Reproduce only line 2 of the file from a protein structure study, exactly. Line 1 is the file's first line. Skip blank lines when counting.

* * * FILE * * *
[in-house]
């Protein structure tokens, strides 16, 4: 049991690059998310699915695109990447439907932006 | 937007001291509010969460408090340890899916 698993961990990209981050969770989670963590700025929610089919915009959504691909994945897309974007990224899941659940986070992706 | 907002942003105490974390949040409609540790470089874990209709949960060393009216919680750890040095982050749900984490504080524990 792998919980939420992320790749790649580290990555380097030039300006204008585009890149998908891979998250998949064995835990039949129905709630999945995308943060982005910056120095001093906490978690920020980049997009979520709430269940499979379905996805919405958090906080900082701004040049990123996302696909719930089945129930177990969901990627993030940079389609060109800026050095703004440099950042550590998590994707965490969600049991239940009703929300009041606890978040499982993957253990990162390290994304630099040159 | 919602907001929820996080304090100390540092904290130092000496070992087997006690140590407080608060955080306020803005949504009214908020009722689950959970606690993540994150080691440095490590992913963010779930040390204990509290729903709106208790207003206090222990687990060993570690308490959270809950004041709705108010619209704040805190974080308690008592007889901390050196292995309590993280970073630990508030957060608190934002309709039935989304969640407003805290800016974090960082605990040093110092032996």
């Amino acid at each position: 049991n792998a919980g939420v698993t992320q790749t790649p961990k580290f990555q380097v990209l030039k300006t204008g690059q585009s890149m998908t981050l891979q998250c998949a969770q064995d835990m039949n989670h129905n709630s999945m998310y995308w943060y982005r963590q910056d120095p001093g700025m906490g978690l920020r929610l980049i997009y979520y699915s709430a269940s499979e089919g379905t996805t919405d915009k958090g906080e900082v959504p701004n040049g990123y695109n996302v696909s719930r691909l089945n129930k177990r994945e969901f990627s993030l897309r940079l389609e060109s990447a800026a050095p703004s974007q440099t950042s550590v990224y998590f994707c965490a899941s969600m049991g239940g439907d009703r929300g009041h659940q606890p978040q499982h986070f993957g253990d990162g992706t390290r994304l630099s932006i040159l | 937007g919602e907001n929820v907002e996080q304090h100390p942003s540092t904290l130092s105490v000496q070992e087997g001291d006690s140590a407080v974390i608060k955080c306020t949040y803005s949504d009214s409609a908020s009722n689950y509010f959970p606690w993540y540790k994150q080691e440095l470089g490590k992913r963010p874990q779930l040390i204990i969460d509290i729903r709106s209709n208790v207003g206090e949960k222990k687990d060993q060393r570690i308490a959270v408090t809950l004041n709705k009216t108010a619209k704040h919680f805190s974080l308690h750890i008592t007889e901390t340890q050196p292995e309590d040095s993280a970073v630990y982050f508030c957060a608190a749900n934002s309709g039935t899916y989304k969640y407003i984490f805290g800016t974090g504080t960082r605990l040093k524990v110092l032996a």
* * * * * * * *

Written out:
């Protein structure tokens, strides 16, 4: 049991690059998310699915695109990447439907932006 | 937007001291509010969460408090340890899916 698993961990990209981050969770989670963590700025929610089919915009959504691909994945897309974007990224899941659940986070992706 | 907002942003105490974390949040409609540790470089874990209709949960060393009216919680750890040095982050749900984490504080524990 792998919980939420992320790749790649580290990555380097030039300006204008585009890149998908891979998250998949064995835990039949129905709630999945995308943060982005910056120095001093906490978690920020980049997009979520709430269940499979379905996805919405958090906080900082701004040049990123996302696909719930089945129930177990969901990627993030940079389609060109800026050095703004440099950042550590998590994707965490969600049991239940009703929300009041606890978040499982993957253990990162390290994304630099040159 | 919602907001929820996080304090100390540092904290130092000496070992087997006690140590407080608060955080306020803005949504009214908020009722689950959970606690993540994150080691440095490590992913963010779930040390204990509290729903709106208790207003206090222990687990060993570690308490959270809950004041709705108010619209704040805190974080308690008592007889901390050196292995309590993280970073630990508030957060608190934002309709039935989304969640407003805290800016974090960082605990040093110092032996």